- Have high expectations for learning
- Challenge students with meaningful work
- Recognize the contributions of a diverse array of scientists
As a final thought – I see exemplary teaching as a journey, where we take risks, extend the classroom into the margins, and learn how to best help our students become science literate citizens.
The set up of your blog is so great! I also really really love your “real-world activity” sections. This is such a smart and helpful way to provide actual activities that teachers can utilize to go along your tips to take teaching to the exemplary level. Thank you for including them, they were so helpful!
Thanks for reading my blog post! I tried to keep my post simple, but informative and organized. I did have some difficulty pairing down the information – there was so much great stuff to include!
Hi, Lauren! You have such a clever title! I love 2.0 after Science Teaching! As a side note, please tell me how you were able to put text next to an image? LOL. I tried to google it as well as look at the documents Dr. Ann added to Canvas, but I must have missed something. I really like the way your publication flows – beginning with questions then transitioning to answers. Your opening question is a great hook that keeps your readers involved! Before reading the second statement I found myself reminiscing on my favorite science class activity – it was definitely determining the pH of different sour candies. What was your favorite science class activity that you will one day use in your own exemplary science class?
Thanks for reading my blog post!
To put the text next to the image, there were little icons available when the photo was selected that allow you to move the photo to different locations (they look like vertical lines). Hopefully that makes sense.
For me, I love exploring outdoors and one of my favorite activities was going to a local creek and coming up with ideas on how I thought the creek formed along with looking for fossils and interesting rocks. I hope to take my students outdoors and introduce them to the geologic history that is present in our own backyard!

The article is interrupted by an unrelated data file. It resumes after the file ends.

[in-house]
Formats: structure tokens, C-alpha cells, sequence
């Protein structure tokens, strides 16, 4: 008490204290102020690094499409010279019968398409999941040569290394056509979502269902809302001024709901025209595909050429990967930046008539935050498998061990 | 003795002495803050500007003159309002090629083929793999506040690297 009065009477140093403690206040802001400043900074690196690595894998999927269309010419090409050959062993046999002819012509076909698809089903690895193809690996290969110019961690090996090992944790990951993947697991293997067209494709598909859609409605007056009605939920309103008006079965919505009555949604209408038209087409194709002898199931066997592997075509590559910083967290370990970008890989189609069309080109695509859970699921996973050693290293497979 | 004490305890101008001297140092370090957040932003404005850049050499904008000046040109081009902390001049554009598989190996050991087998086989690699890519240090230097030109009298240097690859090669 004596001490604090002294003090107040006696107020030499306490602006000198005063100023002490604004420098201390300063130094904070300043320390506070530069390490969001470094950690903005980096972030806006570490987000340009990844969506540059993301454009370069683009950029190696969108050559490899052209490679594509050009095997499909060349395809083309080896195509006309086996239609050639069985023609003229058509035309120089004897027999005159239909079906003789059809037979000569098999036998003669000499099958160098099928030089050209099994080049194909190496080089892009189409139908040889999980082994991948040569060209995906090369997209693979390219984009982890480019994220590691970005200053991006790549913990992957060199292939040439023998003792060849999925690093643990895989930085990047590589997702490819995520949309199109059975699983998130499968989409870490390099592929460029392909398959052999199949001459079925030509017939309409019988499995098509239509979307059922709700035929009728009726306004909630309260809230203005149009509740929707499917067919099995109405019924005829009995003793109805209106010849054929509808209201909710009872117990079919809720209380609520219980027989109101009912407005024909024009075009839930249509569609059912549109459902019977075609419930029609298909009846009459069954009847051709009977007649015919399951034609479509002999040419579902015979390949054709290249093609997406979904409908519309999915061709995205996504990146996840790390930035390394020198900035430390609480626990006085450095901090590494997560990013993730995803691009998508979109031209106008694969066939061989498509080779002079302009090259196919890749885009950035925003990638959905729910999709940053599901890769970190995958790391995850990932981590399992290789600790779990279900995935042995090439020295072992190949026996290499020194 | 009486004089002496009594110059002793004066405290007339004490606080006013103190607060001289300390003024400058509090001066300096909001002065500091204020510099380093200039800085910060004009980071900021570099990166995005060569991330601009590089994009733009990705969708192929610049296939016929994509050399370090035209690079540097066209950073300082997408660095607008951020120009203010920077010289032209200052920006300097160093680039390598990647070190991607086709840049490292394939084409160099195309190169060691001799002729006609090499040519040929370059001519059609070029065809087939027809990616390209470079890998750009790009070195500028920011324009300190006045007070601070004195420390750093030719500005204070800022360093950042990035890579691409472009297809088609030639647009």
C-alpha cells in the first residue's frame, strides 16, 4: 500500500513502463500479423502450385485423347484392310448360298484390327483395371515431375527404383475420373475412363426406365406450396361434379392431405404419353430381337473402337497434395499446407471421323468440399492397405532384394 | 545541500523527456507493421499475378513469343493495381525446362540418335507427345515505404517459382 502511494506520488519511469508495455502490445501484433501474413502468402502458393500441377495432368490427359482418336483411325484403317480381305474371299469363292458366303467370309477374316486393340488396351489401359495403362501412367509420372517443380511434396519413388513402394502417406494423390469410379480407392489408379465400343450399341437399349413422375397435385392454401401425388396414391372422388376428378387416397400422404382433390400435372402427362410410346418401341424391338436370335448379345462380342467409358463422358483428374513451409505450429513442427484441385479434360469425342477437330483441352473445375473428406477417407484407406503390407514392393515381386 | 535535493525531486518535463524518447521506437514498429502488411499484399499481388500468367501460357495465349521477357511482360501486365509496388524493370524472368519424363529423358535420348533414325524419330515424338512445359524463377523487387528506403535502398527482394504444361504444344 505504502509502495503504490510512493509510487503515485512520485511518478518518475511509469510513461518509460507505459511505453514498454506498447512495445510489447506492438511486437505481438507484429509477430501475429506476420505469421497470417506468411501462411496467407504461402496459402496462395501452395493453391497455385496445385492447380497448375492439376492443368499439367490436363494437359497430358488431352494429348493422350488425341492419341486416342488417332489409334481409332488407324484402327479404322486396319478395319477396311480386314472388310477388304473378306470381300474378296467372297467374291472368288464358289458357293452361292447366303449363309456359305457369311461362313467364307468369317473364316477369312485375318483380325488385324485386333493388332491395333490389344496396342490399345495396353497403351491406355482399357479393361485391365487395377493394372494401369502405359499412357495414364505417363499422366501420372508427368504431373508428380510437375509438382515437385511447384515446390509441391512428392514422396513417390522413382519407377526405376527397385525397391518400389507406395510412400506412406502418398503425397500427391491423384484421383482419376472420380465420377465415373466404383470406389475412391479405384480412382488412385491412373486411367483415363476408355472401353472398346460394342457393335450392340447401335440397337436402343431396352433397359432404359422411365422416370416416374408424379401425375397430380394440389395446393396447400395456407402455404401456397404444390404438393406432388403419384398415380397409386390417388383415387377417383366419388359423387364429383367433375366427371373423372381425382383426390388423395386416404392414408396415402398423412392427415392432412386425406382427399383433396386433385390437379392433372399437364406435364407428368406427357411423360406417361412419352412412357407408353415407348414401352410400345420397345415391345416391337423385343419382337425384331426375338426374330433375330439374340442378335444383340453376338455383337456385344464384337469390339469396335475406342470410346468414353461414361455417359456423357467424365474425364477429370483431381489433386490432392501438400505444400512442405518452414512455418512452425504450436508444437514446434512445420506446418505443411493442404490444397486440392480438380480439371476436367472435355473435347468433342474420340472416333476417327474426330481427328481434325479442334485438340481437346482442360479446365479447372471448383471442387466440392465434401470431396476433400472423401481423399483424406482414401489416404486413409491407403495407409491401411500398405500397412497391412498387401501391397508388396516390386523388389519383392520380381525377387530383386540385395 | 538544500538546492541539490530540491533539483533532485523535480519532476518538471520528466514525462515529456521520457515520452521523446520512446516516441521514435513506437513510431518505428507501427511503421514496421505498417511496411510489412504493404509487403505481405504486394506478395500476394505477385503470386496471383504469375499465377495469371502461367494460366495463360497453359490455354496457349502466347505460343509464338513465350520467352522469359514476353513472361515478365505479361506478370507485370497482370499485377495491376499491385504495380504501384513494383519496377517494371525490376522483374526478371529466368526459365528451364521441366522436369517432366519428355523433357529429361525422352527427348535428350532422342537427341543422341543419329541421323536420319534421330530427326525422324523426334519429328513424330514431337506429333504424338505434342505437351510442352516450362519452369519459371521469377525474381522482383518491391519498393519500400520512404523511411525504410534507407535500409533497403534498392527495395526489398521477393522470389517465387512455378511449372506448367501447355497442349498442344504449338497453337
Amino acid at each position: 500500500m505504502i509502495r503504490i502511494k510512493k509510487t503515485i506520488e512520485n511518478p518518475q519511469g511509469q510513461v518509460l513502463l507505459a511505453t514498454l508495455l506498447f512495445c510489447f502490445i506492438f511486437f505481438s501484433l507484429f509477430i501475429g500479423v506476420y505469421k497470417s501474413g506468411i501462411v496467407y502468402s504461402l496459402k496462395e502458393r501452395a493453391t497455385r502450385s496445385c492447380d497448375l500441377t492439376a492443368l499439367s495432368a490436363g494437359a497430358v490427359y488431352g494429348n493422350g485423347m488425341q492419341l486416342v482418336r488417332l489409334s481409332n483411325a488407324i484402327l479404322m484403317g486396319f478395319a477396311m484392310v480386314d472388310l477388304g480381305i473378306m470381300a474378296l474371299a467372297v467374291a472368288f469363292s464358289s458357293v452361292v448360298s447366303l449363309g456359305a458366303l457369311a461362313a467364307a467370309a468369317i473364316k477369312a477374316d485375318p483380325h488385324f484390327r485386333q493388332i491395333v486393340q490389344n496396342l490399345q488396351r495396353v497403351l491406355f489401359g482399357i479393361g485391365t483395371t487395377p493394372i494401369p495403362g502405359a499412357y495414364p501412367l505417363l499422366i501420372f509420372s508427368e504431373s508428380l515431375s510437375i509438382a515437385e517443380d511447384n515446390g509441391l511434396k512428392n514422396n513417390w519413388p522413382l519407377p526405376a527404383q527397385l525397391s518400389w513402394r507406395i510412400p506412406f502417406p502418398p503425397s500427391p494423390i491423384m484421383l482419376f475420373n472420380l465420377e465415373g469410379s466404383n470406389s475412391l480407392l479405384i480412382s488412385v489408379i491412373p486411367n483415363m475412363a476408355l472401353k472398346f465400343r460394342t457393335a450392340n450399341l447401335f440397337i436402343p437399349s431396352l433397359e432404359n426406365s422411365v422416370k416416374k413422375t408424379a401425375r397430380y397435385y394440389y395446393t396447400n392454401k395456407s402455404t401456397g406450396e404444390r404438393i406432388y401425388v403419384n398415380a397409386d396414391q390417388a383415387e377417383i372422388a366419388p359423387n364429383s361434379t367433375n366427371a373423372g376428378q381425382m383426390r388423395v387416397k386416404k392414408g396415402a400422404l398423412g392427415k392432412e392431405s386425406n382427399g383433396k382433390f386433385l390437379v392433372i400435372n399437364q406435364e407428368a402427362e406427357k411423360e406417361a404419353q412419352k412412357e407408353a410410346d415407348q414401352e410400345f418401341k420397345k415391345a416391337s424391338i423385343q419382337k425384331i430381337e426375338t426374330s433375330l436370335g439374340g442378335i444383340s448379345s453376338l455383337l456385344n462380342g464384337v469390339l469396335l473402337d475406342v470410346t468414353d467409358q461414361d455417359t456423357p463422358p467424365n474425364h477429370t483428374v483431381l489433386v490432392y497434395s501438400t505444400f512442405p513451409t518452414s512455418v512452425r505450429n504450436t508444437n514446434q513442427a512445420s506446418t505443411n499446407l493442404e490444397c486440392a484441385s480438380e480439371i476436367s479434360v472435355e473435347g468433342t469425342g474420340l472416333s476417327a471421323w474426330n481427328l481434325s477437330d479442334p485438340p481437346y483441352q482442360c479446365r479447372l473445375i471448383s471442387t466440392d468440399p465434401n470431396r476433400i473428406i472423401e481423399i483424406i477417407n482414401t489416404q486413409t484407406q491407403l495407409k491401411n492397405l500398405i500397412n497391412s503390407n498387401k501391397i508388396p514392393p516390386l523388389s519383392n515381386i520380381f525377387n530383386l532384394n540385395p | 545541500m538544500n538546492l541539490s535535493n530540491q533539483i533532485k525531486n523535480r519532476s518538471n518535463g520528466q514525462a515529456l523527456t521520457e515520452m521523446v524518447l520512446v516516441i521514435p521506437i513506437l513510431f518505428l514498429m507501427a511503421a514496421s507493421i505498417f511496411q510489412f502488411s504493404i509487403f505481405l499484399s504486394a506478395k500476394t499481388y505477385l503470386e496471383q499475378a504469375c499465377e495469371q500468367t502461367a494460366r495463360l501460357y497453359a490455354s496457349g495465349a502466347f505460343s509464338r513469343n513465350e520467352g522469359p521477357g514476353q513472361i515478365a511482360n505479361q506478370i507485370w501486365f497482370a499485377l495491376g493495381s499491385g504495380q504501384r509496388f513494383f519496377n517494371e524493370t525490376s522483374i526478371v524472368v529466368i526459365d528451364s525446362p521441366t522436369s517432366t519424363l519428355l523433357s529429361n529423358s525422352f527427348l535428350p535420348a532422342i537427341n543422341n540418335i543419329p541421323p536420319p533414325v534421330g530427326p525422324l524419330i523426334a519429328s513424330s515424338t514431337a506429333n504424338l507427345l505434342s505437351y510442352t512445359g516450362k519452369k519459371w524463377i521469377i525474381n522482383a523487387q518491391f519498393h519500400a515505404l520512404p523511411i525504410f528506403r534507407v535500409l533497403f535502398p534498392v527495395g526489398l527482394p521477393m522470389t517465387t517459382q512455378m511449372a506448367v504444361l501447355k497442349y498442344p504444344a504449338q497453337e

Great post. I love how you set the example of being an exemplary science teacher in this blog by using a variety of media to demonstrate your point! It is really powerful. Your outlined methods for taking average to exemplary by bringing the classroom “outside the classroom” is something with which I resonate. I think that this is a fabulous way to make your science class memorable and to reach students in a new way while connecting them with nature where curiosity can spark questions about science. Have you thought of any ideas to relate nature activities and outdoor explorations to older students?
Thanks for reading my blog post!
I really enjoy learning in the outdoors and it’s something I definitely want to share with my students. For older students, I think it can be difficult sometimes to get students excited about science, so being creative and making it interesting and age appropriate is key. Perhaps, we could go canoeing/kayaking down a river for a day to explore the river and nearby areas. I also know a geologist at the Butler Co. Soil and Water department who would be a great resource for showing students how environmental monitoring is done locally and what each of us can do to help keep our soil and waterways clean here in Butler Co. Maybe the students could even help with water or soil sampling! Learning by doing can be a really powerful way to get students interested in science.